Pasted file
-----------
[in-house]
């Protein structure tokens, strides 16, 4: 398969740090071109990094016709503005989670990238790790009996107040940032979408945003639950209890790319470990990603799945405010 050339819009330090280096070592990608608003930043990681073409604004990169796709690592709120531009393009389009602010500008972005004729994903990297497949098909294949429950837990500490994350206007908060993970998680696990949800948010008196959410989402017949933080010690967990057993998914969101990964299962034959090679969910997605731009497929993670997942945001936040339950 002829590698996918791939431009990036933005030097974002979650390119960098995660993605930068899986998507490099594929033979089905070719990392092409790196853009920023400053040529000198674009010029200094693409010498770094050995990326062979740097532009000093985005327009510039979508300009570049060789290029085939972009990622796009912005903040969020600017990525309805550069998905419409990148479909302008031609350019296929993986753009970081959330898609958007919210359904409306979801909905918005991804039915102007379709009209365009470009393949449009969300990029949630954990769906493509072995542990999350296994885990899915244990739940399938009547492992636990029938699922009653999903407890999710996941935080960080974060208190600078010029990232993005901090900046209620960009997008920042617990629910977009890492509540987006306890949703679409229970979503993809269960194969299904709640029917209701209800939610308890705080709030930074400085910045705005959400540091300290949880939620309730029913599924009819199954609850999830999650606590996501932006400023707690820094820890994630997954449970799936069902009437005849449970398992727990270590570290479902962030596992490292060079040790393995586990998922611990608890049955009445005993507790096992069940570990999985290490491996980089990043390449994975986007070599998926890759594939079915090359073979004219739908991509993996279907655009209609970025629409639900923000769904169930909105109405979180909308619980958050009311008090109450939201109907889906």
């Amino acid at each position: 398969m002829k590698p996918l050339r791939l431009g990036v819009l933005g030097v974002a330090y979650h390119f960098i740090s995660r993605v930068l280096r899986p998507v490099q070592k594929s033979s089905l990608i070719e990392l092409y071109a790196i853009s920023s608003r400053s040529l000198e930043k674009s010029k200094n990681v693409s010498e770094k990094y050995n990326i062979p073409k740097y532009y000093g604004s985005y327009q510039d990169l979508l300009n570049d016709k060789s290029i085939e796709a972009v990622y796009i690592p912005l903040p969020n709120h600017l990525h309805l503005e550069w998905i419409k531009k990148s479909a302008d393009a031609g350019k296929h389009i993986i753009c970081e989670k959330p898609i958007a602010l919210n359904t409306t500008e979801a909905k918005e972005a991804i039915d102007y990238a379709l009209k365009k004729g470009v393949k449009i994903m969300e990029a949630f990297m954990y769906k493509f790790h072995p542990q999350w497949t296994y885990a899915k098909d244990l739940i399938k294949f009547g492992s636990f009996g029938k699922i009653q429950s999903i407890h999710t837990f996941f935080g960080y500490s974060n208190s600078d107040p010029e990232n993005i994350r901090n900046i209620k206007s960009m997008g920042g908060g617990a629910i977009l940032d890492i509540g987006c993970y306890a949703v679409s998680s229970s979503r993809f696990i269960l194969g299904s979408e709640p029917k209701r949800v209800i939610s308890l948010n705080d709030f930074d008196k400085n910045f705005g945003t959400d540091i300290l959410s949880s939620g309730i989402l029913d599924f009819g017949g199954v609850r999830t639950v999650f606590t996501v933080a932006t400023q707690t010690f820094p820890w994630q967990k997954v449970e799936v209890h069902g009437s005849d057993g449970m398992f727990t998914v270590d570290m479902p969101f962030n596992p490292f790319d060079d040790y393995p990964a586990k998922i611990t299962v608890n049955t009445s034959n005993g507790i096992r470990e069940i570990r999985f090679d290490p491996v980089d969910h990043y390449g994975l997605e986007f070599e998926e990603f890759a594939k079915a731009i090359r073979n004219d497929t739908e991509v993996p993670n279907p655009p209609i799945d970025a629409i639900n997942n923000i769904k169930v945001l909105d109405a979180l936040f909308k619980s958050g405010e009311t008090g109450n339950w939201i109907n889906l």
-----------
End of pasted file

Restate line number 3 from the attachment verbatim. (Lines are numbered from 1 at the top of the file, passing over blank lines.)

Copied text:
């Amino acid at each position: 398969m002829k590698p996918l050339r791939l431009g990036v819009l933005g030097v974002a330090y979650h390119f960098i740090s995660r993605v930068l280096r899986p998507v490099q070592k594929s033979s089905l990608i070719e990392l092409y071109a790196i853009s920023s608003r400053s040529l000198e930043k674009s010029k200094n990681v693409s010498e770094k990094y050995n990326i062979p073409k740097y532009y000093g604004s985005y327009q510039d990169l979508l300009n570049d016709k060789s290029i085939e796709a972009v990622y796009i690592p912005l903040p969020n709120h600017l990525h309805l503005e550069w998905i419409k531009k990148s479909a302008d393009a031609g350019k296929h389009i993986i753009c970081e989670k959330p898609i958007a602010l919210n359904t409306t500008e979801a909905k918005e972005a991804i039915d102007y990238a379709l009209k365009k004729g470009v393949k449009i994903m969300e990029a949630f990297m954990y769906k493509f790790h072995p542990q999350w497949t296994y885990a899915k098909d244990l739940i399938k294949f009547g492992s636990f009996g029938k699922i009653q429950s999903i407890h999710t837990f996941f935080g960080y500490s974060n208190s600078d107040p010029e990232n993005i994350r901090n900046i209620k206007s960009m997008g920042g908060g617990a629910i977009l940032d890492i509540g987006c993970y306890a949703v679409s998680s229970s979503r993809f696990i269960l194969g299904s979408e709640p029917k209701r949800v209800i939610s308890l948010n705080d709030f930074d008196k400085n910045f705005g945003t959400d540091i300290l959410s949880s939620g309730i989402l029913d599924f009819g017949g199954v609850r999830t639950v999650f606590t996501v933080a932006t400023q707690t010690f820094p820890w994630q967990k997954v449970e799936v209890h069902g009437s005849d057993g449970m398992f727990t998914v270590d570290m479902p969101f962030n596992p490292f790319d060079d040790y393995p990964a586990k998922i611990t299962v608890n049955t009445s034959n005993g507790i096992r470990e069940i570990r999985f090679d290490p491996v980089d969910h990043y390449g994975l997605e986007f070599e998926e990603f890759a594939k079915a731009i090359r073979n004219d497929t739908e991509v993996p993670n279907p655009p209609i799945d970025a629409i639900n997942n923000i769904k169930v945001l909105d109405a979180l936040f909308k619980s958050g405010e009311t008090g109450n339950w939201i109907n889906l």